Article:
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Kurt Vonnegut

Noting, with many others, the death of Kurt Vonnegut at the age of 84.

Also noting, with mild irritation, the following sentence from The New York Times obit:

Mr. Vonnegut shed the label of science-fiction writer with "Slaughterhouse-Five."

Did he really? And why did the The New York Times feel the need to assure us that one of the 20th century's greatest science fiction writers was not actually a science fiction writer, no matter what he might have been writing about?

It's an ongoing contempt for genre fiction that still irks me. Yes, most genre fiction sucks, no question. But, on a related note, most mainstream fiction sucks as well, and a lot of "literary" fiction fiction makes for downright unpleasant or unenjoyable reading. (Think Herman Melville's Moby Dick, James Joyce's Finnegan's Wake, Djuna Barnes' Nightwood, quite possibly one of the worst novels ever published, whatever its "literary" status, and many, many more.) We, as writers, tend to produce a lot of crap, and we, as readers, tend to consume a lot of crap, and publishers, as publishers, for the most part are more motivated by sales than quality. This is not meant as a critique of publishers, just an acknowledgement of reality. Fortunately, since quality can help sell books, some quality things do sneak in here and there.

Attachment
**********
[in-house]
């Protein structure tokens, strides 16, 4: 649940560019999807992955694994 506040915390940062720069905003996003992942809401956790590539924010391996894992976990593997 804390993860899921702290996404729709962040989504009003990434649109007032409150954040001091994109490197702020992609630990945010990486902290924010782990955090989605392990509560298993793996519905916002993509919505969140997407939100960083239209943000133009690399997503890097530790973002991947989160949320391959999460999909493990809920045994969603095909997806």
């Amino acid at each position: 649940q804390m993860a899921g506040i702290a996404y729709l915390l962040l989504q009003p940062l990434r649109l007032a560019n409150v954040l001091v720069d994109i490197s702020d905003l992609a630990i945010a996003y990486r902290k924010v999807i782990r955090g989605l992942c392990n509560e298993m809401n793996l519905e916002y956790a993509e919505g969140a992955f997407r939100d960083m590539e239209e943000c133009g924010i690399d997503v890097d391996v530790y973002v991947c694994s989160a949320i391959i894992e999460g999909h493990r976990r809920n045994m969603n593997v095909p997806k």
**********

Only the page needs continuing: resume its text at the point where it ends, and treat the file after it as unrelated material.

But the science/speculative fiction, fantasy and mystery genres have also produced some extraordinary work, among the best stuff out there. (Alas, this does not work quite the same in the romance genre: romance books that find themselves rising above the general level of your typical romance -- Georgette Heyer, Diana Galbadon, a few others that I can't think of before the caffeine hits in, but writers focusing on fairly literary or high quality fiction -- usually eventually end up getting shelved in general fiction in most stores. Heyer is an exception in the U.S., but that's a separate entry.) And last I checked, two record bestselling novelists -- Agatha Christie and J.K. Rowling -- had earned fortunes and fame through genre writing. And I have to say that both of them are significantly better writers than that mainstream bestseller guy responsible for The DaVinci Code. Even Shakespeare dabbled in fantasy from time to time, what with all of those fairies and witches and whatever Ariel is supposed to be. Latin American literary communities embrace their fantasy authors.

So why does this put down of the science fiction "label" persist in the pages of one of our major newspapers?

(The Associated Press, in its obit, dodges the issue entirely, calling Vonnegut a "satirical novelist," which is true enough, as it goes, and calls some of his earlier works "haphazardly written," also possibly true enough, at it goes.)


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Mari Ness

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